University of Otago politics lecturer Dr Bryce Edwards
reflects on recent public concerns. Photo by Peter
Recent claims about the activities of some
Australian-owned supermarkets on both sides of the Tasman have
struck a nationalist nerve in New Zealand.
That is the view of University of Otago politics lecturer Dr
On Wednesday, Labour MP Shane Jones used parliamentary
privilege to accuse Progressive Enterprises, which owns
Countdown, of pressure tactics, including seeking
retrospective cash payments from suppliers.
Countdown management have categorically rejected the
allegations, including of taking retrospective payments, but
have said that discussions with suppliers could be robust as
''a great price'' was sought for Kiwi customers.
The matter has been referred to the Commerce Commission.
Dr Edwards said the factual position over the allegations
remained to be clarified, but some New Zealand consumers had
already felt ''outraged'' about suggestions of pressure
And there were also concerns that some Australian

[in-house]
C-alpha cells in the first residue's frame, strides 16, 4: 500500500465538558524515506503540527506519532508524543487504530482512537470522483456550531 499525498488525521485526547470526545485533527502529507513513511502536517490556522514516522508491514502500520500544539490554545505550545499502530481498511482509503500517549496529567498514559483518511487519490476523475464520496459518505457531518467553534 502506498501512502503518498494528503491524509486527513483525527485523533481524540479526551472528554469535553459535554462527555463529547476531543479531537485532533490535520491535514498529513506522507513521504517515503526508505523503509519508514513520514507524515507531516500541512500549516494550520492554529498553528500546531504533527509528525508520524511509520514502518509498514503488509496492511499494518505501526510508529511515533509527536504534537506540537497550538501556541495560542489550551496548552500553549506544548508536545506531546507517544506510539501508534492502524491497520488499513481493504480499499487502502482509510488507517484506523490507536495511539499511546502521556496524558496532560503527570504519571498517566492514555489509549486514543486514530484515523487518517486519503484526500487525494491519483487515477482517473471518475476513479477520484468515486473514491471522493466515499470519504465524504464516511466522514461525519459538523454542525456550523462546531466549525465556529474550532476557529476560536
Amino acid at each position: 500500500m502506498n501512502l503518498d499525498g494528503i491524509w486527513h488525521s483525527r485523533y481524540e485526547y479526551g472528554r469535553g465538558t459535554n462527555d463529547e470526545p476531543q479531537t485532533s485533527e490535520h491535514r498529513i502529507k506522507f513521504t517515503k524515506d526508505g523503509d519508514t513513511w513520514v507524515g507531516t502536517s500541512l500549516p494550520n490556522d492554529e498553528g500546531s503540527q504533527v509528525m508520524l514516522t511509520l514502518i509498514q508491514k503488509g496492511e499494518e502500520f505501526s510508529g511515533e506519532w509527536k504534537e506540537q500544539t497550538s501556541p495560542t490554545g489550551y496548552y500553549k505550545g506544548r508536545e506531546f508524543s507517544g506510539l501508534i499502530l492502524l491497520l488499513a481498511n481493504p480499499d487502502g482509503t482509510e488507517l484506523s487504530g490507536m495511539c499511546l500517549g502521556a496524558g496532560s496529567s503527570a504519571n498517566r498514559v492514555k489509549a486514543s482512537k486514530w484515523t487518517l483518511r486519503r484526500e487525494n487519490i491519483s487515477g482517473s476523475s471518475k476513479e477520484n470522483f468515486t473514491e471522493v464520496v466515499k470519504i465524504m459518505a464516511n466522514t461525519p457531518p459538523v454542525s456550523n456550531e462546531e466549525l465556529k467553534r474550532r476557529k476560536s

supermarkets were said to be taking some New Zealand goods
off the shelves to show support for a ''Buy Australia''
campaign. Nationalism was expressed in a more low-key way in
New Zealand than in Australia - fewer flags were displayed -
but it remained below the surface, and there was a strong
instinct to support the underdog.
Although there were limited options for consumers, some
supermarket operators could face a ''perfect storm'' of
public reaction, including concern about economics and rising
prices, as well as concerns about ''sovereignty and the
If consumers felt supermarkets were behaving unfairly,
outlets were in a potentially ''very vulnerable'' position,
He also believed the supermarket issues could become an
election issue, and that Labour could later propose more
policy action aimed at countering claimed unfair tactics in
the supermarket sector.